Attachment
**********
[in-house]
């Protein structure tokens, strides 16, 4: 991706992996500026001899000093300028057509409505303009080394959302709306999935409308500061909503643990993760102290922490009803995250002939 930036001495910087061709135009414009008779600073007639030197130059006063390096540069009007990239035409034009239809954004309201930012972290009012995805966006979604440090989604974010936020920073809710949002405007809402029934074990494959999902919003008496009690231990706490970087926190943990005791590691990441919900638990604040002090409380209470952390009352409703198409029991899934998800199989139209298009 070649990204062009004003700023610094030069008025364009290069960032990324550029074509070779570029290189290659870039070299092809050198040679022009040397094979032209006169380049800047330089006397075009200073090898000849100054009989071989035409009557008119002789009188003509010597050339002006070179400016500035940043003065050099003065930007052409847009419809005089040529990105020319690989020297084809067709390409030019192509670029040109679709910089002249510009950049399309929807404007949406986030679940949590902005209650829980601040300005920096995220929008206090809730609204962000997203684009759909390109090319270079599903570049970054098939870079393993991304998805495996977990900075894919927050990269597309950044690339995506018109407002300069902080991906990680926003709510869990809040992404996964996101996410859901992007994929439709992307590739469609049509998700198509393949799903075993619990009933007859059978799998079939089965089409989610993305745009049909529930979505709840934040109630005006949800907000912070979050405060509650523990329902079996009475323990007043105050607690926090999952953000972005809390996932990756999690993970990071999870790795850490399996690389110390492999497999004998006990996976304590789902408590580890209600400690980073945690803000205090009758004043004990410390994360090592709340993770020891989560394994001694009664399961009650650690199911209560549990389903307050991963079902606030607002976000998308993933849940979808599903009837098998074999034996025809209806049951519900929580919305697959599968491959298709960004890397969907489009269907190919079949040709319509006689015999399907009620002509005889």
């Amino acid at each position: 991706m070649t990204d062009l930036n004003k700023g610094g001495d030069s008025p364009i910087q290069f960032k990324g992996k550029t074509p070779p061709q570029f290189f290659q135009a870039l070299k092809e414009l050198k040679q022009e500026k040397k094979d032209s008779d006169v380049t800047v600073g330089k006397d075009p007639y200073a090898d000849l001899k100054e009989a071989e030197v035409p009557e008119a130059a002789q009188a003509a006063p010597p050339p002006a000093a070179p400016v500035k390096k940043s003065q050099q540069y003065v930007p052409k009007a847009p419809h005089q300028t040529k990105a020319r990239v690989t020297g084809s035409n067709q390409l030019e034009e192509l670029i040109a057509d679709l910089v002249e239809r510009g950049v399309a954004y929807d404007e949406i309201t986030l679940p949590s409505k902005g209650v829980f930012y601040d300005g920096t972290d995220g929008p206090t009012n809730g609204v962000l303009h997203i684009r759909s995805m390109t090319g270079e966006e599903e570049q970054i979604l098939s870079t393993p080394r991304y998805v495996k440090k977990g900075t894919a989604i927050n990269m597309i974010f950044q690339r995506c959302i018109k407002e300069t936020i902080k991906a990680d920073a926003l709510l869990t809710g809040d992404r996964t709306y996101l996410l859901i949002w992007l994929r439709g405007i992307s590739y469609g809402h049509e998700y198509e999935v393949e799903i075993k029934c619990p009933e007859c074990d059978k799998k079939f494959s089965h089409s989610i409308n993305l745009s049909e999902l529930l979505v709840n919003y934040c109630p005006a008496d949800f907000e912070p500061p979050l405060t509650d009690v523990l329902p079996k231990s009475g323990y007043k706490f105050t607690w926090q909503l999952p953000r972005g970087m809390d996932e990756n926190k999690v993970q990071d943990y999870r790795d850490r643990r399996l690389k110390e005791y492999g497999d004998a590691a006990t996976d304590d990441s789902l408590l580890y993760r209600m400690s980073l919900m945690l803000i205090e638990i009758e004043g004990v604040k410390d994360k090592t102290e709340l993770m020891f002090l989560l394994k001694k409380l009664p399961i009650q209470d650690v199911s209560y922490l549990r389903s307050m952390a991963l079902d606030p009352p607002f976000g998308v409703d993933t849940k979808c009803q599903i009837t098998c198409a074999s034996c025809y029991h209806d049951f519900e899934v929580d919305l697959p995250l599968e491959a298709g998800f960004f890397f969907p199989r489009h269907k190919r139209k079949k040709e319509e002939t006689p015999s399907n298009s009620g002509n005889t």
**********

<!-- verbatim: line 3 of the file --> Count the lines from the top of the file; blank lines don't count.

């Amino acid at each position: 991706m070649t990204d062009l930036n004003k700023g610094g001495d030069s008025p364009i910087q290069f960032k990324g992996k550029t074509p070779p061709q570029f290189f290659q135009a870039l070299k092809e414009l050198k040679q022009e500026k040397k094979d032209s008779d006169v380049t800047v600073g330089k006397d075009p007639y200073a090898d000849l001899k100054e009989a071989e030197v035409p009557e008119a130059a002789q009188a003509a006063p010597p050339p002006a000093a070179p400016v500035k390096k940043s003065q050099q540069y003065v930007p052409k009007a847009p419809h005089q300028t040529k990105a020319r990239v690989t020297g084809s035409n067709q390409l030019e034009e192509l670029i040109a057509d679709l910089v002249e239809r510009g950049v399309a954004y929807d404007e949406i309201t986030l679940p949590s409505k902005g209650v829980f930012y601040d300005g920096t972290d995220g929008p206090t009012n809730g609204v962000l303009h997203i684009r759909s995805m390109t090319g270079e966006e599903e570049q970054i979604l098939s870079t393993p080394r991304y998805v495996k440090k977990g900075t894919a989604i927050n990269m597309i974010f950044q690339r995506c959302i018109k407002e300069t936020i902080k991906a990680d920073a926003l709510l869990t809710g809040d992404r996964t709306y996101l996410l859901i949002w992007l994929r439709g405007i992307s590739y469609g809402h049509e998700y198509e999935v393949e799903i075993k029934c619990p009933e007859c074990d059978k799998k079939f494959s089965h089409s989610i409308n993305l745009s049909e999902l529930l979505v709840n919003y934040c109630p005006a008496d949800f907000e912070p500061p979050l405060t509650d009690v523990l329902p079996k231990s009475g323990y007043k706490f105050t607690w926090q909503l999952p953000r972005g970087m809390d996932e990756n926190k999690v993970q990071d943990y999870r790795d850490r643990r399996l690389k110390e005791y492999g497999d004998a590691a006990t996976d304590d990441s789902l408590l580890y993760r209600m400690s980073l919900m945690l803000i205090e638990i009758e004043g004990v604040k410390d994360k090592t102290e709340l993770m020891f002090l989560l394994k001694k409380l009664p399961i009650q209470d650690v199911s209560y922490l549990r389903s307050m952390a991963l079902d606030p009352p607002f976000g998308v409703d993933t849940k979808c009803q599903i009837t098998c198409a074999s034996c025809y029991h209806d049951f519900e899934v929580d919305l697959p995250l599968e491959a298709g998800f960004f890397f969907p199989r489009h269907k190919r139209k079949k040709e319509e002939t006689p015999s399907n298009s009620g002509n005889t």